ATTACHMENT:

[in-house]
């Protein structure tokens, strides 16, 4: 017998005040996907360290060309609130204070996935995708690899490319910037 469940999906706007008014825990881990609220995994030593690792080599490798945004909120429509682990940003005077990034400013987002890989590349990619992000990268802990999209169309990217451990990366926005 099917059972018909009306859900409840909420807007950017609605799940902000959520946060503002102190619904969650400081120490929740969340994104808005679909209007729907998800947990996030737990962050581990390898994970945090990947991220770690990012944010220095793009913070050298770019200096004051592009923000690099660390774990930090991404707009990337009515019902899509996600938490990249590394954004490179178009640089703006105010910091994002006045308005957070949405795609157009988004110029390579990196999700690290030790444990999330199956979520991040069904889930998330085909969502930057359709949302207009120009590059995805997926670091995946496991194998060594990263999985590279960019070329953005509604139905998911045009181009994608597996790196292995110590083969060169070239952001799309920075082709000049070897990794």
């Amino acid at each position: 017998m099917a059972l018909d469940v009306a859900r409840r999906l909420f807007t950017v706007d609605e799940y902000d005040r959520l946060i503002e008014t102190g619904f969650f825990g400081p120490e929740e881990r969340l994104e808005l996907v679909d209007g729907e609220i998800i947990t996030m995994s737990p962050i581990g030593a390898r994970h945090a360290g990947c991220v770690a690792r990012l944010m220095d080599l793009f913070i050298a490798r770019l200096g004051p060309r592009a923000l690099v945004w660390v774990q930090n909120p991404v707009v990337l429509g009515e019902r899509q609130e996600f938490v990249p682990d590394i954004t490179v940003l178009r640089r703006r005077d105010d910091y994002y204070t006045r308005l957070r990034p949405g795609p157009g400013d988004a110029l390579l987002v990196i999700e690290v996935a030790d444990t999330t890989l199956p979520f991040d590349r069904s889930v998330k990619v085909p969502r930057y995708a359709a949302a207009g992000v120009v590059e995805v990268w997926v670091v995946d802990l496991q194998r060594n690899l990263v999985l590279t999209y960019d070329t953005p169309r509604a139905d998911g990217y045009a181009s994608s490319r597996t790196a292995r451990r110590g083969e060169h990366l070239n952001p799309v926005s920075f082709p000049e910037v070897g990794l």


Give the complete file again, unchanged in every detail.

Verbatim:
[in-house]
């Protein structure tokens, strides 16, 4: 017998005040996907360290060309609130204070996935995708690899490319910037 469940999906706007008014825990881990609220995994030593690792080599490798945004909120429509682990940003005077990034400013987002890989590349990619992000990268802990999209169309990217451990990366926005 099917059972018909009306859900409840909420807007950017609605799940902000959520946060503002102190619904969650400081120490929740969340994104808005679909209007729907998800947990996030737990962050581990390898994970945090990947991220770690990012944010220095793009913070050298770019200096004051592009923000690099660390774990930090991404707009990337009515019902899509996600938490990249590394954004490179178009640089703006105010910091994002006045308005957070949405795609157009988004110029390579990196999700690290030790444990999330199956979520991040069904889930998330085909969502930057359709949302207009120009590059995805997926670091995946496991194998060594990263999985590279960019070329953005509604139905998911045009181009994608597996790196292995110590083969060169070239952001799309920075082709000049070897990794």
């Amino acid at each position: 017998m099917a059972l018909d469940v009306a859900r409840r999906l909420f807007t950017v706007d609605e799940y902000d005040r959520l946060i503002e008014t102190g619904f969650f825990g400081p120490e929740e881990r969340l994104e808005l996907v679909d209007g729907e609220i998800i947990t996030m995994s737990p962050i581990g030593a390898r994970h945090a360290g990947c991220v770690a690792r990012l944010m220095d080599l793009f913070i050298a490798r770019l200096g004051p060309r592009a923000l690099v945004w660390v774990q930090n909120p991404v707009v990337l429509g009515e019902r899509q609130e996600f938490v990249p682990d590394i954004t490179v940003l178009r640089r703006r005077d105010d910091y994002y204070t006045r308005l957070r990034p949405g795609p157009g400013d988004a110029l390579l987002v990196i999700e690290v996935a030790d444990t999330t890989l199956p979520f991040d590349r069904s889930v998330k990619v085909p969502r930057y995708a359709a949302a207009g992000v120009v590059e995805v990268w997926v670091v995946d802990l496991q194998r060594n690899l990263v999985l590279t999209y960019d070329t953005p169309r509604a139905d998911g990217y045009a181009s994608s490319r597996t790196a292995r451990r110590g083969e060169h990366l070239n952001p799309v926005s920075f082709p000049e910037v070897g990794l």